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Home :: Archive :: 1990 :: November ::
Spinoffs, Hamletmachine
Shakespeare Electronic Conference, Vol. 1, No. 103. Saturday, 17 Nov 1990.
 
 
(1)   Date:         Fri, 16 Nov 90 15:58:04 EST              (52 lines)
      From:         Ken Steele <
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 >
      Subject:      Hamletmachine, Woman's Prize, Spinoffs
 
(2)   Date:   Fri, 16 Nov 90 18:59:06 EST                    (13 lines)
      From:   
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      Subject: Spinoffs...
 
(1) --------------------------------------------------------------------
Date:         Fri, 16 Nov 90 15:58:04 EST
From:         Ken Steele <
 This e-mail address is being protected from spambots. You need JavaScript enabled to view it
 >
Subject:      Hamletmachine, Woman's Prize, Spinoffs
 
 
The play in Lawrence Schimel's illegible notes must be
John Fletcher's (1579-1625) *The Woman's Prize; or, The Tamer
Tamed*, which has been published in a critical edition by George
B. Ferguson (The Hague: Mouton, 1966).
 
Lawrence Schimel also mentions a student production of
*Hamletmachine* at Yale.  This was probably a version of Heiner
Mu"ller's (that's an umlaut) *Die Hamletmaschine*, which was
performed here in Toronto by the Quebec company Carbone 14 in
June 1988.  Fortunately, I did see it and I do save *everything*,
so I can supply additional information both from the programme,
and from the University of Toronto's on-line FELIX library
catalogue.
 
Heiner Mu"ller (1929 - ) is proclaimed "postwar Germany's most
important playwright."  The text is reprinted in *Hamletmachine
and Other Texts for the Stage*, (New York: Performing Arts
Journal Publications, 1984).  Incidentally, another title by Mu"ller
which sounds relevant to the "Spinoffs" discussion is *Shakespeare
Factory* (Berlin: Rotbuch Verlag, 1985).  Both seem to be readily
available.
 
The Quebec production, directed by Gilles Maheu (star of the
Canadian film *Un Zoo La Nuit*), claimed to "deconstruct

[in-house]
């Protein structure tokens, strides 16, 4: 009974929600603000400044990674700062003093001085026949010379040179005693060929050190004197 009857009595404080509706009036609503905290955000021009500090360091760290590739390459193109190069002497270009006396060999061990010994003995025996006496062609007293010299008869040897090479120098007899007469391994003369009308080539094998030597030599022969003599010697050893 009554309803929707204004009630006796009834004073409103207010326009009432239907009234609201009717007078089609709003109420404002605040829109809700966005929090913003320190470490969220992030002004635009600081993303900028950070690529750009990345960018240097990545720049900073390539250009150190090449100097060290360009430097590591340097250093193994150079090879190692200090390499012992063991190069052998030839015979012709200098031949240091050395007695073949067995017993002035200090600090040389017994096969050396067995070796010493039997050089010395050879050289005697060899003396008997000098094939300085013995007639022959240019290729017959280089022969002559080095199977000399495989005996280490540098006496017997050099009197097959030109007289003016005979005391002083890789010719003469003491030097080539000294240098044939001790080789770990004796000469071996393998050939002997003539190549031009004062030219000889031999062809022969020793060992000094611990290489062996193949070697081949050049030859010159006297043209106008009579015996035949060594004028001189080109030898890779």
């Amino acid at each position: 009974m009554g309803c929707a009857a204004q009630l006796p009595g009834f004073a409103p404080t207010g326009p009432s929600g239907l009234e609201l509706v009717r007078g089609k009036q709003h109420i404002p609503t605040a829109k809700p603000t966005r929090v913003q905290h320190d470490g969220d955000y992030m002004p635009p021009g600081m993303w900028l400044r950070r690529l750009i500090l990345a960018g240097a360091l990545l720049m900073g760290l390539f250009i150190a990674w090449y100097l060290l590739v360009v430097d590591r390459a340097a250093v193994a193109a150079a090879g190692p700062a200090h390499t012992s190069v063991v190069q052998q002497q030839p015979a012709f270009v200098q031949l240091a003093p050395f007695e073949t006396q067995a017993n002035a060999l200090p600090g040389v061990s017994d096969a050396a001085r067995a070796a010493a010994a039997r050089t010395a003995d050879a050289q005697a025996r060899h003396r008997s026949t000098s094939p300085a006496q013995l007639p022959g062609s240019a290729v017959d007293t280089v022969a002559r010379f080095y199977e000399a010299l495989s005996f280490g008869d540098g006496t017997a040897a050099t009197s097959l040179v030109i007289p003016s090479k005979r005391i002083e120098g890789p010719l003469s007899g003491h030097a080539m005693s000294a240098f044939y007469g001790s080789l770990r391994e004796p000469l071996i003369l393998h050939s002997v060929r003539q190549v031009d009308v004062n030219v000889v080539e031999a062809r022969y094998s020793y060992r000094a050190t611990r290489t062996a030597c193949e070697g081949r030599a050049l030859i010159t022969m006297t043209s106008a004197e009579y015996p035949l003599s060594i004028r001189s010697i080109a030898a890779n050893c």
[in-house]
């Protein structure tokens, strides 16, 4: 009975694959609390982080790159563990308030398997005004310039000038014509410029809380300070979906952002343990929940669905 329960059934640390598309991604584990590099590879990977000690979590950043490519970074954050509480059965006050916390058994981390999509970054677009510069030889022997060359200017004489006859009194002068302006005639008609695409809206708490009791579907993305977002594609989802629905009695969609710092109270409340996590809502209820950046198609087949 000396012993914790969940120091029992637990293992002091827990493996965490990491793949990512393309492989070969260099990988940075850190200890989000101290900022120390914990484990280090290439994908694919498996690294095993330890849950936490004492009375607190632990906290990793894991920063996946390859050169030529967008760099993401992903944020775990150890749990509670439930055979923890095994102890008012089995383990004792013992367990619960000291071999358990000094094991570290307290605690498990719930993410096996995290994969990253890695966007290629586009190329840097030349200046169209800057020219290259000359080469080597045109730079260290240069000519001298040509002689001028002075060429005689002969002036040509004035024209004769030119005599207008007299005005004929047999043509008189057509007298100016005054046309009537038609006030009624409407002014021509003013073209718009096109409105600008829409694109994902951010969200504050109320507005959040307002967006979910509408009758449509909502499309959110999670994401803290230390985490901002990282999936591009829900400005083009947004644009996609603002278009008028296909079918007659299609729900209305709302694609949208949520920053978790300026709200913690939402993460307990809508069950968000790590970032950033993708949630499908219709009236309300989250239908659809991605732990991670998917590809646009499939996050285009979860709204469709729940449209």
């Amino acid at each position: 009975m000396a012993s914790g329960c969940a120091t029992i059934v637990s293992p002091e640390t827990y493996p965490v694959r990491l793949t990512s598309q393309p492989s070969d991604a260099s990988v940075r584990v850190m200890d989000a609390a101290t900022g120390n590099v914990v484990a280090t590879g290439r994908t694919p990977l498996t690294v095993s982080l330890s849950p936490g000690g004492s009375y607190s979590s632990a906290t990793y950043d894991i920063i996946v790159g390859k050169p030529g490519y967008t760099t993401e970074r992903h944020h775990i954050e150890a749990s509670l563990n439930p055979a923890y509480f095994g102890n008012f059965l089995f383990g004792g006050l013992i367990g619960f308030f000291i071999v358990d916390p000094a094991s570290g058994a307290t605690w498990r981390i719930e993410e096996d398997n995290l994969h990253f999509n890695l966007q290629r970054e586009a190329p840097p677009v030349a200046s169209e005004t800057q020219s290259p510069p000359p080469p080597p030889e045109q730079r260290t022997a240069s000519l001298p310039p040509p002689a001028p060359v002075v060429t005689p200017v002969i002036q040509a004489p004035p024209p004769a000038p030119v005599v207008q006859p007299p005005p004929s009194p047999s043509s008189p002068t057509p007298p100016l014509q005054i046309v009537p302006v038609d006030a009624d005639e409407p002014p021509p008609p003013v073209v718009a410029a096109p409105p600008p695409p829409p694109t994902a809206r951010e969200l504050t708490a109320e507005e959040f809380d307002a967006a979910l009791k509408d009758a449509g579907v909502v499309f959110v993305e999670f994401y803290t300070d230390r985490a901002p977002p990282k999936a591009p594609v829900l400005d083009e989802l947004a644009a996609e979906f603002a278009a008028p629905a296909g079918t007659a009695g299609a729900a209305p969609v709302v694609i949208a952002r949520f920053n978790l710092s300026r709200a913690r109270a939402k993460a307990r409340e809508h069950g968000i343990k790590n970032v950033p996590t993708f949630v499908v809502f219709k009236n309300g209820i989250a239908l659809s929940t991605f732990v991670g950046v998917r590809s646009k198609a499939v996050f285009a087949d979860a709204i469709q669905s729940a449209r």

[Mu"ller's] own deconstruction of Europe, history, and
Shakespeare's *Hamlet* to produce a mind-boggling succession of
striking images [...] using video, rock music, four Hamlets, four
Ophelias as well as fragments of English, French, and German" (not
to mention puppets, live rats, etc.):
 
    Like the hemispheres of the brain, the stage of *Hamlet-
    Machine* is split in two: a symbol of East-German author
    Heiner Mu"ller's divided homeland.  [The brochure is
    already a little dated!  This description seems more
    appropriate to contemporary Canada than Germany.]
    Carbone 14's wall, however, contains live rats, an
    Orwellian suggestion of the ruins of Europe.  Mu"ller has
    taken Shakespeare's play and scattered its parts in all
    directions, making Hamlet's burden the nightmare of
    history.  Mu"ller's Hamlet begins: "I was Hamlet.  I stood
    at the shore and talked with the surf BLABLA."
 
This gives some idea of the play as I saw it, although what they
did with it at Yale I don't know.
 
                                      Ken Steele
                                      University of Toronto
(2) --------------------------------------------------------------------
Date:   Fri, 16 Nov 90 18:59:06 EST
From:   
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Subject: Spinoffs...
 
        Despite the reputation of comics being immature, there was an
excellent presentation of Shakespeare in a recent issue of "The Sandman"
By Jamie Delano.  I believe it was issue #23 or so, titled _A Midsummer
Night's Dream_.  It was a very interesting portrayal of Shakespeare as
actor, director, and father (yes, Hamnet was involved).  I recommend it
highly to anyone who doesn't mind being caught reading a (gasp) comic
book.
                John Goodrich
 

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